And I love watching her move the puppets on the light table... it['s cool the way resistance against the glass almost automatically provides smooth flow to the movement.... when she moves a limb the hand follows along in a graceful arc without her even having to touch it! I'm jealous!! Too bad air isn't thick enough to provide that kind of resistance against a 3 dimensional puppet!!!

    As for the film (I watched the beginning just now on YouTube)... mmmm.... I don't quite know how to put it.... I LOVE the pupets, and the way they move... it has this quick, vivacious, almost manic energy like so much of the early animation did, like Starevitch and Betty Boop etc... and I love some of the stuff going on around the puppets... in fact I"m really blown away by that... but somehow it all fails to capture my interest for more than a few seconds. I think it's because, as beautiful as it all looks, nothing is happening, you know? There's no sense of individual character or of drama... more like generic (but intricate and beautiful) figures moving around for no reason. I get a sense of them sort of leaping and waving their arms, but I don't know why, or understand what's happening. Things appear and disappear, which is actually kind of cool, but I'm left wondering what's going on. And that's frustrating, ya know? I think if it was more clear what's happening I'd really love it as much as you do, but it doesn't let me in.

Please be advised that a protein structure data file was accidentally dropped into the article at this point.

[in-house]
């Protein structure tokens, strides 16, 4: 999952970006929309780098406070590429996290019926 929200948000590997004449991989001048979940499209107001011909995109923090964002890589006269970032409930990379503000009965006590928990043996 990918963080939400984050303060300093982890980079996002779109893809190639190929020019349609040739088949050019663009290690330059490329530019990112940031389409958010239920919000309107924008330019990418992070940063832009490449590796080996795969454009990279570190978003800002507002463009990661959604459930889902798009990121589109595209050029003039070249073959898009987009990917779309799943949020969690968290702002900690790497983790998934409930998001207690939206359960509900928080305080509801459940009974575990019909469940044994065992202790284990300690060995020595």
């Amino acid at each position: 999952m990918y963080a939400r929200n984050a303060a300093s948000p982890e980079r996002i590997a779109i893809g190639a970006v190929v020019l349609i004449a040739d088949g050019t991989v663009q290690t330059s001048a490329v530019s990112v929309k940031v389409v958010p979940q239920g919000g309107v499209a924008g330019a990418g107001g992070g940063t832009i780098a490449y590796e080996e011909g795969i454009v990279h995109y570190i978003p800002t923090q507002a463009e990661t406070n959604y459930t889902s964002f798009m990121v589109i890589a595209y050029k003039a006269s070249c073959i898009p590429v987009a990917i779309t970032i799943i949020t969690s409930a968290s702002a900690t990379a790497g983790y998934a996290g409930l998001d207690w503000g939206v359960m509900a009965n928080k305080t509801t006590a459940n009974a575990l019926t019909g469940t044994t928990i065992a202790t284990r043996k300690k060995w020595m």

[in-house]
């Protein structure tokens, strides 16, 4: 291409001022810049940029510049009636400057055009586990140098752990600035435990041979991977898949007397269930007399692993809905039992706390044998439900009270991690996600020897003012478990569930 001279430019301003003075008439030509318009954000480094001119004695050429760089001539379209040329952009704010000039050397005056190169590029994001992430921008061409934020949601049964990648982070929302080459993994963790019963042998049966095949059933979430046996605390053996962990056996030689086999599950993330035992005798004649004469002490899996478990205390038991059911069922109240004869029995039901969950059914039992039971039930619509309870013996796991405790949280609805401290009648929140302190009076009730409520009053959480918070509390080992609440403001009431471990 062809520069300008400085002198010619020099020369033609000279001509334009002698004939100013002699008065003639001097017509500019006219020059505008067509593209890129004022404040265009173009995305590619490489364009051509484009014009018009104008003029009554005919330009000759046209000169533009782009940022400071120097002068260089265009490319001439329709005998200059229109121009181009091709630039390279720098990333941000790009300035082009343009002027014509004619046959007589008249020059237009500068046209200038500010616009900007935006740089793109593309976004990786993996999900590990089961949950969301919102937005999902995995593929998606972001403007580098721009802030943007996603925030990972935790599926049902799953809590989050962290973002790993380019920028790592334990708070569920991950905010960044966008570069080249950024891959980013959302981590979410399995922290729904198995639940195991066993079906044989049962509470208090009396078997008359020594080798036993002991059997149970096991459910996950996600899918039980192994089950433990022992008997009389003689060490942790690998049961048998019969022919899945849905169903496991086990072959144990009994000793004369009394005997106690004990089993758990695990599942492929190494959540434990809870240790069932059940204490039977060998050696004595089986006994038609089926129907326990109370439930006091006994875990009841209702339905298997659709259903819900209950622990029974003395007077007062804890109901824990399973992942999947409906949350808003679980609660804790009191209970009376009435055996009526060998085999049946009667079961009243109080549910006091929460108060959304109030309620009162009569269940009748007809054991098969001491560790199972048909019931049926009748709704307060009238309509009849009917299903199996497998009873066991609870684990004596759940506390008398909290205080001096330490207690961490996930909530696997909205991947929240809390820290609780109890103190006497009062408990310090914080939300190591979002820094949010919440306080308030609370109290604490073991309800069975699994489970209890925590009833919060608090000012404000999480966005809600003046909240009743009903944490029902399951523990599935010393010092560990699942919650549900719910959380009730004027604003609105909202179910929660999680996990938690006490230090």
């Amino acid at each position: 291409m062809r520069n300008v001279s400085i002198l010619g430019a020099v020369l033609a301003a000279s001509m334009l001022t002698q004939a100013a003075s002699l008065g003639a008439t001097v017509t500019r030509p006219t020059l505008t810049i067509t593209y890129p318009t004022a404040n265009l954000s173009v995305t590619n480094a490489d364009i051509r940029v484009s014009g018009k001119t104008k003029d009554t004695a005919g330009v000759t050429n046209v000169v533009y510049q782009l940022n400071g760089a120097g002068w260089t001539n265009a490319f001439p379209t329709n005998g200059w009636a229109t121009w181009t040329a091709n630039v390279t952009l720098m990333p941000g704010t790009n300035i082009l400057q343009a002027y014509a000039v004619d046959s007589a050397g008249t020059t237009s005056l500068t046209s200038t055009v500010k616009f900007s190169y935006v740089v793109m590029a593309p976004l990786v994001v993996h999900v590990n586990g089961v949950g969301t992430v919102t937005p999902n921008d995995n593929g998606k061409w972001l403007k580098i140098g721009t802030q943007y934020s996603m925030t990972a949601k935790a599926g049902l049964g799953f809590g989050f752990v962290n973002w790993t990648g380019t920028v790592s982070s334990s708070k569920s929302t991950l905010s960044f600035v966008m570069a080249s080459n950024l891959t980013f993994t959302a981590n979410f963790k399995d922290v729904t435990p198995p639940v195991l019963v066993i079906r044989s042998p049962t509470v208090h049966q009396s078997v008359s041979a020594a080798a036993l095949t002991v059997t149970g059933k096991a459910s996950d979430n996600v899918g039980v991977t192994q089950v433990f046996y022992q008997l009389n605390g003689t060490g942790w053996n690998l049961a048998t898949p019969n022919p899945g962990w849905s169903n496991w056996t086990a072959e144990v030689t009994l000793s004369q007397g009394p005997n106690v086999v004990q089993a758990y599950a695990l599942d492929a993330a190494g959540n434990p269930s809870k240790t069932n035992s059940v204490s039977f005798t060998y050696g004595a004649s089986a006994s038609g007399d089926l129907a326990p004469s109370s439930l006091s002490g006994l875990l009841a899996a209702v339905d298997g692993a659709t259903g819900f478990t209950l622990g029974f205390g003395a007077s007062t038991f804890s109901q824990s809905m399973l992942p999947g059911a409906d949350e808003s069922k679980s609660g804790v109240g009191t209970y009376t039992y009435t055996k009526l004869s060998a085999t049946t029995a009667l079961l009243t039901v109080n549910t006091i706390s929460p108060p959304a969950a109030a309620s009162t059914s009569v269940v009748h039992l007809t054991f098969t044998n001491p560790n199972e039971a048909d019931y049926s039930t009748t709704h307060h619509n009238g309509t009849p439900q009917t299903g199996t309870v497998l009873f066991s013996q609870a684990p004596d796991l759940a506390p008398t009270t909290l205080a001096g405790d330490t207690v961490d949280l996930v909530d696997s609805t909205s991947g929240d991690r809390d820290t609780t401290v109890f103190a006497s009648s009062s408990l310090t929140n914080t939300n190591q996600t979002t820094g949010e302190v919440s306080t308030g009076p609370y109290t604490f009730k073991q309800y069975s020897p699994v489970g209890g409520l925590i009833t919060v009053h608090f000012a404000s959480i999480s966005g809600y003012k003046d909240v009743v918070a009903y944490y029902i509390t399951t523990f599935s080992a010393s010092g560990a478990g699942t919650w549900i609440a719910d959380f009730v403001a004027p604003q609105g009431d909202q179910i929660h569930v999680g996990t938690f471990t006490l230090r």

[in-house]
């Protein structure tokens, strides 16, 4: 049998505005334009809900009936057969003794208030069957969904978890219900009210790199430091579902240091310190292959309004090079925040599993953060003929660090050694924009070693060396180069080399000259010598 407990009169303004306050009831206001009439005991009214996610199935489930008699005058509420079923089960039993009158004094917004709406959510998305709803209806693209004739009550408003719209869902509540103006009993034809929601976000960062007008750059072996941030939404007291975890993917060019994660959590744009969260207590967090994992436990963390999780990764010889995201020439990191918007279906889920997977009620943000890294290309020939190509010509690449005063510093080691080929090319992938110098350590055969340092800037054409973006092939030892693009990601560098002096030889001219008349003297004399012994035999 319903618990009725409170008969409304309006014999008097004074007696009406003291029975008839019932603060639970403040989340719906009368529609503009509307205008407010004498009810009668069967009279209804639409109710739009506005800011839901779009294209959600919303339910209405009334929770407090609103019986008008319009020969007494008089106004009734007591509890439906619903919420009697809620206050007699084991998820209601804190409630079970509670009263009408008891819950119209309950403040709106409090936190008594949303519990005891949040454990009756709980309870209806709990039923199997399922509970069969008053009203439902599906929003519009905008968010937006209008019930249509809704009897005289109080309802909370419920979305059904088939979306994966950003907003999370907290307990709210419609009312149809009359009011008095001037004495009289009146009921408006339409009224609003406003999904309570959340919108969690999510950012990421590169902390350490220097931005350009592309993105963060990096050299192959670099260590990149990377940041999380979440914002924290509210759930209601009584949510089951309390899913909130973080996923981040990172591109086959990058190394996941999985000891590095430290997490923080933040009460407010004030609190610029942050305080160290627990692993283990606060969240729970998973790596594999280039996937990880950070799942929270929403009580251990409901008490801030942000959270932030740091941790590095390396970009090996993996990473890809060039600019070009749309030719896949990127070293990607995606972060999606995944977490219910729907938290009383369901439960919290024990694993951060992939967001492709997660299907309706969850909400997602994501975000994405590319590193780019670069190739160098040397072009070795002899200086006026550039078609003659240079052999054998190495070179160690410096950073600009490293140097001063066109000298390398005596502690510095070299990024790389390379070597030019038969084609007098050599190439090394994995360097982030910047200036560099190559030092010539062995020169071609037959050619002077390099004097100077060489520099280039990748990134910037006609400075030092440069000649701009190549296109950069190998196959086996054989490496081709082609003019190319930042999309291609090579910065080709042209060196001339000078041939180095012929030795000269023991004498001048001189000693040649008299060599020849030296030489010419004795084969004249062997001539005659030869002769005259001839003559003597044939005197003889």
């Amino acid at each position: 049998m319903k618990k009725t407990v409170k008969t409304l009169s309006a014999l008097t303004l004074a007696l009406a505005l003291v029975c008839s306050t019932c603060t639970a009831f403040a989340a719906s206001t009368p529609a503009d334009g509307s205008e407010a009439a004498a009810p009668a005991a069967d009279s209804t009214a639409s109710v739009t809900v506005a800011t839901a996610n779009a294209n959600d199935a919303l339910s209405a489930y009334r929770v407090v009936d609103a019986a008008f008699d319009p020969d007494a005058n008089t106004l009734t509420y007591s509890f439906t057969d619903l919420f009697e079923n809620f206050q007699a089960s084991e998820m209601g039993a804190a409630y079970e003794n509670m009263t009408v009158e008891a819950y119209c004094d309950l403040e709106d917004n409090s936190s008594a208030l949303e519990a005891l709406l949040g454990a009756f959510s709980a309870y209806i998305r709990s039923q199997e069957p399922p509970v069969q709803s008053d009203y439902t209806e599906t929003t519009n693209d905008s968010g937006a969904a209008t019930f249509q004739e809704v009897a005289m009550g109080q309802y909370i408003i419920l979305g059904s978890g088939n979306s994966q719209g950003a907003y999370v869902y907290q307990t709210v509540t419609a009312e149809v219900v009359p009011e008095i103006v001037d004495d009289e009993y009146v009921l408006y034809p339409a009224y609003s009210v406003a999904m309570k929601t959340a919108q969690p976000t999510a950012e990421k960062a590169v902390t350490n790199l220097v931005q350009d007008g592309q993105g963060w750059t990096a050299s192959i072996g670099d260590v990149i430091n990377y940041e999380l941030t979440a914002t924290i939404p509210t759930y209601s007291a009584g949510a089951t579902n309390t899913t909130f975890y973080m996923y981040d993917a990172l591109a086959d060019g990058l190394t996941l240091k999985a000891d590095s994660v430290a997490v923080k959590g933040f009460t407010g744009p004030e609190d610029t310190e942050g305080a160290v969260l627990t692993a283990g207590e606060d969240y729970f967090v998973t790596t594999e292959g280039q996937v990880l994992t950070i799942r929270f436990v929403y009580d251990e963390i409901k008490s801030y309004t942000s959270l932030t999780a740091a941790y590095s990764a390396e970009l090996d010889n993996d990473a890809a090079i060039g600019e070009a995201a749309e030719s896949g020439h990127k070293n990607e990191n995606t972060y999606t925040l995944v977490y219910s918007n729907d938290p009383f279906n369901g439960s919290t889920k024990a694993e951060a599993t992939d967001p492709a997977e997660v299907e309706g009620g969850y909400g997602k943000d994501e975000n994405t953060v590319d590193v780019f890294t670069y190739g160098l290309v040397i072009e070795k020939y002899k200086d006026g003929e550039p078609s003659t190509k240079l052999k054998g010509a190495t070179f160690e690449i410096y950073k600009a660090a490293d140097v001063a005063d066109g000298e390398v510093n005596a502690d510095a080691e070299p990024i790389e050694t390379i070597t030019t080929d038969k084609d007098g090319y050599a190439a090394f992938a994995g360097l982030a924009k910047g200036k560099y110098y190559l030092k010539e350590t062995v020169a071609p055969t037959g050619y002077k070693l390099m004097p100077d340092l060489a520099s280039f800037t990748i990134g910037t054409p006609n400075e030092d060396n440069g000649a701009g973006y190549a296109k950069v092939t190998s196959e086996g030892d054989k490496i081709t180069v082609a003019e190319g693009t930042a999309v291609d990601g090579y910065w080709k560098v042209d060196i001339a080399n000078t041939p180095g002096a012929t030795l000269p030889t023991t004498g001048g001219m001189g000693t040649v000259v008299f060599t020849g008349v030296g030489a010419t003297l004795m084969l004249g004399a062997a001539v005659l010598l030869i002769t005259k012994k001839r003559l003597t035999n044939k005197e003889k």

14. Perfect! Thank you for watching it, Mike. Really. And I completely agree with you and feel exactly the same! It's all about her artistry and her bold innovation that captures me not the--how to say--emergent? There's got to be a better English word for this, not the art entirely, although I will say that there were several moments of clips shown in the dvd linked in the post that were indeed eye-brow raisers.

    The weighted paper puppets and the deftness with which she performed through them is what I most responded to.